|In 1966, screenwriter George Axelrod (The Seven Year Itch, The Manchurian Candidate) tried his hand at directing. His first feature, Lord Love a Duck is an extremely dark comedy that doesn't completely succeed in what it sets out to do, but is surprisingly frank for the mid-60's. Subtitled "an act of pure aggression", the film does for teen movies of the 60's what Heathers did for those of the 80's. Axelrod describes the film as being against teenagers, parents, cars, schools, religion, beach movies and just about everything else.|
Roddy McDowell (in his greatest screen role) plays Alan 'Mollymauk' Musgrave, a dangerously intelligent high-school senior who becomes a Mephistopheles of sorts to beautiful classmate Barbara Anne Greene (Filmbrain fave Tuesday Weld). Barbara Anne wants to be a star, and Mollymauk is determined to make it come true, even if it requires mass murder. The performances are top notch, and Weld exudes a genuine innocence that is so vital to the role. The supporting cast (including Ruth Gordon, Martin West, and Lola Albright) also gives it their all, with the exception of Harvey Korman (later brilliant in Mel Brooks' films) who resorts to literally chewing the scenery. The music by Neil Hefti is even better than his infamous Batman theme, and the title song (sung by The Wild Ones) is an infectious bit of psych-pop. Where the film fails is in its story -- while Axelrod's wonderful screenplay contains dialog that's as good as anything else he's written, the story structure is just a bit too episodic, and there's too much of too little. Though his critical gaze extends in many directions, none of the attacks go deep enough. While this might not seem a major criticism, it's what has prevented the film from being universally recognized as one of the great comedies of the 60's. Still, there's quite a lot to like about the film, and Filmbrain has watched it twice in three days. Barbara Anne isn't as calculating as one would expect, and she's the only sympathetic character in this otherwise misanthropic tale. Her desire for fame stems more out of boredom than anything else, and the film is critical of society's unchallenged sense of malaise, and need for instant gratification. The film's final moment, which comes very suddenly, is amazingly effective in that we witness Mollymauk's moment of clarity, forcing us to reconsider what we think and know about him, but by then it's too late -- the credits are rolling.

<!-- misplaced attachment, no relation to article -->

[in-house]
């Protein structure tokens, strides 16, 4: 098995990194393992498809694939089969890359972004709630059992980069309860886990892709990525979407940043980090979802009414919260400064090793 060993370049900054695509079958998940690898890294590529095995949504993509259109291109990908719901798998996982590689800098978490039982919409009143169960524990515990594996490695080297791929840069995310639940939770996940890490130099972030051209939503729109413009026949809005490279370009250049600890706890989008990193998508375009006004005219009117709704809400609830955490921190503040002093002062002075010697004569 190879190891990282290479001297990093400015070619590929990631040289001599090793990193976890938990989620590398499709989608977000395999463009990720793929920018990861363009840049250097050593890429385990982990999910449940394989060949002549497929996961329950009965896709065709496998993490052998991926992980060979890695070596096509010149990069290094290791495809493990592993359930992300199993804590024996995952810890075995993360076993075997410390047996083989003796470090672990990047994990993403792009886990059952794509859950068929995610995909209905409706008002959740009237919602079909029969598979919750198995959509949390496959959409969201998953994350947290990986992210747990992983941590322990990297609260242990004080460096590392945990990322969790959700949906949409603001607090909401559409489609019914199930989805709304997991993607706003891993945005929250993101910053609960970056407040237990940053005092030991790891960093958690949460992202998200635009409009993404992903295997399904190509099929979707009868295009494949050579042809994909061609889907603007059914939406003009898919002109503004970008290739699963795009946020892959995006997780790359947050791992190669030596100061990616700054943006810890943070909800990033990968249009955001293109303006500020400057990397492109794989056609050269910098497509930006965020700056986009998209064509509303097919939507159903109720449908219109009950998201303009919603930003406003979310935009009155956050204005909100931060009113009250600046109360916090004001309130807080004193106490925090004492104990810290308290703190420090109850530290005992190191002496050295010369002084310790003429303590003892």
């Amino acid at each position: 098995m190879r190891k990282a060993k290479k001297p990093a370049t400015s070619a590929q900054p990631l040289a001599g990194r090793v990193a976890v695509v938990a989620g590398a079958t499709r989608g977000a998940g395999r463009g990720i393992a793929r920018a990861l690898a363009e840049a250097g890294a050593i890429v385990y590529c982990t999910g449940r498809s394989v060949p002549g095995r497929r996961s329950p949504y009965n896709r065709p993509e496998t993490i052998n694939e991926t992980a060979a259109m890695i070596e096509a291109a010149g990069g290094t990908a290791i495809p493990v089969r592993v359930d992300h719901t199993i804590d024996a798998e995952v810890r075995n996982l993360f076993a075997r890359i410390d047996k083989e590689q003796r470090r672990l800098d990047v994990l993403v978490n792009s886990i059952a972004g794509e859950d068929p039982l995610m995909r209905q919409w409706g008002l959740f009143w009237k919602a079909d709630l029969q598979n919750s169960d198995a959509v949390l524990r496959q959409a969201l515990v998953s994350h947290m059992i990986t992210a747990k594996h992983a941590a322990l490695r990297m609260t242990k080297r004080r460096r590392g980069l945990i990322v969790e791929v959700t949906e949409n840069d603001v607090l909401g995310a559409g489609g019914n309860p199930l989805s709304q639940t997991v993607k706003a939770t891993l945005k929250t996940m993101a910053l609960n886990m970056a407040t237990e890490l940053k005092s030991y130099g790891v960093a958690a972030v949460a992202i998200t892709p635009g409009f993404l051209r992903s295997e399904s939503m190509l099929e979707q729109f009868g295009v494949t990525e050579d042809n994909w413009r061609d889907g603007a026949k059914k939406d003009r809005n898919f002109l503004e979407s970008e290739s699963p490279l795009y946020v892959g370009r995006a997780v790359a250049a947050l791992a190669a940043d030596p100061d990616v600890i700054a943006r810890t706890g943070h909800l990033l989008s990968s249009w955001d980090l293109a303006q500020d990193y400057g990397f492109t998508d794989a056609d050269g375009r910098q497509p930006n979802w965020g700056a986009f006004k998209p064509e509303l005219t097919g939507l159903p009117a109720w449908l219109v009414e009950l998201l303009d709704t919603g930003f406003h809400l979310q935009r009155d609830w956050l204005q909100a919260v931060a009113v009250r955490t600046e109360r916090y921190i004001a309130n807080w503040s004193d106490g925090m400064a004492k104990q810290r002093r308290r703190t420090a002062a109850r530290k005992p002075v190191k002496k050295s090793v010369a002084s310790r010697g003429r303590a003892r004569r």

|Though there are many dark elements in the film, there is one particular sequence that Filmbrain is amazed made it into the final cut. In 1966 there were no MPAA ratings -- films such as this one and particularly Who's Afraid of Virginia Woolf (also 1966) helped bring about that change. Though no description can compare to actually watching the scene, here's a detailed account with some supporting screen captures. One of Barbara Anne's earliest desires is to be a member of the cashmere sweater club at school. The requirement is to own twelve cashmere sweaters, but Barbara Anne has only an imitation Japanese one made of some modern polymer. Mollymauk figures that if Barbara Anne lays enough guilt on her absentee father (her parents are divorced), he'll buy her the sweaters. The sequence with her father (Max Showalter - the grandfather in Sixteen Candles) begins with the two of them getting worked up into a state of near-ecstasy while wolfing down hot dogs in his car. (What would Freud say?) At the clothing store, Barbara Anne models each of the sweaters for her father, announcing the colors (useful, considering the film is in black and white) which include grape yum yum, pink put-on, and periwinkle pussycat. With each successive sweater her orgasmic moans grow ("Uh! Yes! Yes! Oh god! Yes!") while her father reacts first with maniacal, hysterical laughter, followed by grunts, groans and twisted faces. The scene shifts into a dutch angle, and the final moments consist of quick cuts between the two while the moaning and face contortions continue until the two become one under a pile of cashmere.|
|Filmbrain is not entirely sure what Axelrod was attempting with that scene. The best guess is that it's a criticism of our need to consume and spend, and how the thrill of doing so has become a pleasure on par with sex. Shopping as the ultimate orgasm. But that doesn't change the fact that it's Barbara Anne and her father in the scene. Filmbrain is open to any and all interpretations, and is willing to admit that his imagination may have wandered too far with this one. Lord Love a Duck was recently released on DVD -- and it's well worth checking out. The disc includes a small featurette on the making of the film, narrated by Axelrod, that's nearly as bizarre as the film. Netflix this one - now!|